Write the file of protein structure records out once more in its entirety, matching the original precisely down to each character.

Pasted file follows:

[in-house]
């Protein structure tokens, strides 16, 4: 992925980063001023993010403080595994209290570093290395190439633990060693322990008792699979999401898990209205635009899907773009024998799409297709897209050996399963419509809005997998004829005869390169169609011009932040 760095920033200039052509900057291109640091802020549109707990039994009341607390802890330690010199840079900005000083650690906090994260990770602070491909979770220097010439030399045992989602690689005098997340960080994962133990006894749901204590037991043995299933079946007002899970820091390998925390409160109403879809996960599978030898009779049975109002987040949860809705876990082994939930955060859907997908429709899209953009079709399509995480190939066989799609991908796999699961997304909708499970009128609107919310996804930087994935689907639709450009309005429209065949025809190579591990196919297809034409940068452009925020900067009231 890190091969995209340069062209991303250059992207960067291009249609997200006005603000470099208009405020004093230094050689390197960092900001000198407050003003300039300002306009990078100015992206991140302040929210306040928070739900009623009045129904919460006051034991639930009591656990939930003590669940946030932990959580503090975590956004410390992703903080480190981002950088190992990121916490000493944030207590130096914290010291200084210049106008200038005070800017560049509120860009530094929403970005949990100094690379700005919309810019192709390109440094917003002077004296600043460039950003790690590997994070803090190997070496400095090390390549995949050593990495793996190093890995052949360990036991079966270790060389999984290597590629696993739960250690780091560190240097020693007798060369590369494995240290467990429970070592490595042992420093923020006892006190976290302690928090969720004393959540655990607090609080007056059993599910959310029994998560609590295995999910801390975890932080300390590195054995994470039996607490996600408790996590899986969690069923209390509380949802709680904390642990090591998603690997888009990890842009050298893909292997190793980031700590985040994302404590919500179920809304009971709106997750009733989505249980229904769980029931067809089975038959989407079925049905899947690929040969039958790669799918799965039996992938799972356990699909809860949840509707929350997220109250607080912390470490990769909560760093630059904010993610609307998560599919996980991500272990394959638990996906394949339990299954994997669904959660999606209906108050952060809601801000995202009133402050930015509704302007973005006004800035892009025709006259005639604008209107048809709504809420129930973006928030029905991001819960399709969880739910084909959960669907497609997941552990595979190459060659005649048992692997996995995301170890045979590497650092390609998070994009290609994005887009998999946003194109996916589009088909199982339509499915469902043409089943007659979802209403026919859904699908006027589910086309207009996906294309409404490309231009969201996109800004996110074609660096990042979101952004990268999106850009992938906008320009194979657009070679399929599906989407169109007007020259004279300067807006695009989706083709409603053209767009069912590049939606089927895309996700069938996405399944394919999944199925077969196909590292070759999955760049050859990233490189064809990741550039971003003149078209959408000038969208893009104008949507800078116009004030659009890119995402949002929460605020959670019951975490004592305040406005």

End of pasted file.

[in-house]
């Protein structure tokens, strides 16, 4: 992925980063001023993010403080595994209290570093290395190439633990060693322990008792699979999401898990209205635009899907773009024998799409297709897209050996399963419509809005997998004829005869390169169609011009932040 760095920033200039052509900057291109640091802020549109707990039994009341607390802890330690010199840079900005000083650690906090994260990770602070491909979770220097010439030399045992989602690689005098997340960080994962133990006894749901204590037991043995299933079946007002899970820091390998925390409160109403879809996960599978030898009779049975109002987040949860809705876990082994939930955060859907997908429709899209953009079709399509995480190939066989799609991908796999699961997304909708499970009128609107919310996804930087994935689907639709450009309005429209065949025809190579591990196919297809034409940068452009925020900067009231 890190091969995209340069062209991303250059992207960067291009249609997200006005603000470099208009405020004093230094050689390197960092900001000198407050003003300039300002306009990078100015992206991140302040929210306040928070739900009623009045129904919460006051034991639930009591656990939930003590669940946030932990959580503090975590956004410390992703903080480190981002950088190992990121916490000493944030207590130096914290010291200084210049106008200038005070800017560049509120860009530094929403970005949990100094690379700005919309810019192709390109440094917003002077004296600043460039950003790690590997994070803090190997070496400095090390390549995949050593990495793996190093890995052949360990036991079966270790060389999984290597590629696993739960250690780091560190240097020693007798060369590369494995240290467990429970070592490595042992420093923020006892006190976290302690928090969720004393959540655990607090609080007056059993599910959310029994998560609590295995999910801390975890932080300390590195054995994470039996607490996600408790996590899986969690069923209390509380949802709680904390642990090591998603690997888009990890842009050298893909292997190793980031700590985040994302404590919500179920809304009971709106997750009733989505249980229904769980029931067809089975038959989407079925049905899947690929040969039958790669799918799965039996992938799972356990699909809860949840509707929350997220109250607080912390470490990769909560760093630059904010993610609307998560599919996980991500272990394959638990996906394949339990299954994997669904959660999606209906108050952060809601801000995202009133402050930015509704302007973005006004800035892009025709006259005639604008209107048809709504809420129930973006928030029905991001819960399709969880739910084909959960669907497609997941552990595979190459060659005649048992692997996995995301170890045979590497650092390609998070994009290609994005887009998999946003194109996916589009088909199982339509499915469902043409089943007659979802209403026919859904699908006027589910086309207009996906294309409404490309231009969201996109800004996110074609660096990042979101952004990268999106850009992938906008320009194979657009070679399929599906989407169109007007020259004279300067807006695009989706083709409603053209767009069912590049939606089927895309996700069938996405399944394919999944199925077969196909590292070759999955760049050859990233490189064809990741550039971003003149078209959408000038969208893009104008949507800078116009004030659009890119995402949002929460605020959670019951975490004592305040406005």